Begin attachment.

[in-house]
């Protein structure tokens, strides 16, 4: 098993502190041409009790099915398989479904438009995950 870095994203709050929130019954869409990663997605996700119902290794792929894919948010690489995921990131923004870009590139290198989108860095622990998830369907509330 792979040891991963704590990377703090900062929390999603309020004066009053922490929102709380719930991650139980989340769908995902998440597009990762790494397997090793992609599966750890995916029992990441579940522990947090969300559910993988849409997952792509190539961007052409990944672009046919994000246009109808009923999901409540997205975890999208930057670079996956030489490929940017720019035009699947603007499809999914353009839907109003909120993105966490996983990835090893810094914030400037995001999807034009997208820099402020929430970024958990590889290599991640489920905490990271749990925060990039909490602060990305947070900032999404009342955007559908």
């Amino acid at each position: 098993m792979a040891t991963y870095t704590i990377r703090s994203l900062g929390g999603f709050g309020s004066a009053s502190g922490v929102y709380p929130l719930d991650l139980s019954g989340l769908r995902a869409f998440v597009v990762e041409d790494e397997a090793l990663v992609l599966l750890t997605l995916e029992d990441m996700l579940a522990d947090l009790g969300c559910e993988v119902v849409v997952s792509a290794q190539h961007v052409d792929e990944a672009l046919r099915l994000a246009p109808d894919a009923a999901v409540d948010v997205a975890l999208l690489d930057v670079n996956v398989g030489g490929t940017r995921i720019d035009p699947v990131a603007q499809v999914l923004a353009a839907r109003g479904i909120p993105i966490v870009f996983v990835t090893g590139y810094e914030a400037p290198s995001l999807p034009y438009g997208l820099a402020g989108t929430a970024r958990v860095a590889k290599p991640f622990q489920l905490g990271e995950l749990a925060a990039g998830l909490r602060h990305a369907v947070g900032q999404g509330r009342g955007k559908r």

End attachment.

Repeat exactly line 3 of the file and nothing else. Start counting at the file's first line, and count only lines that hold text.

């Amino acid at each position: 098993m792979a040891t991963y870095t704590i990377r703090s994203l900062g929390g999603f709050g309020s004066a009053s502190g922490v929102y709380p929130l719930d991650l139980s019954g989340l769908r995902a869409f998440v597009v990762e041409d790494e397997a090793l990663v992609l599966l750890t997605l995916e029992d990441m996700l579940a522990d947090l009790g969300c559910e993988v119902v849409v997952s792509a290794q190539h961007v052409d792929e990944a672009l046919r099915l994000a246009p109808d894919a009923a999901v409540d948010v997205a975890l999208l690489d930057v670079n996956v398989g030489g490929t940017r995921i720019d035009p699947v990131a603007q499809v999914l923004a353009a839907r109003g479904i909120p993105i966490v870009f996983v990835t090893g590139y810094e914030a400037p290198s995001l999807p034009y438009g997208l820099a402020g989108t929430a970024r958990v860095a590889k290599p991640f622990q489920l905490g990271e995950l749990a925060a990039g998830l909490r602060h990305a369907v947070g900032q999404g509330r009342g955007k559908r």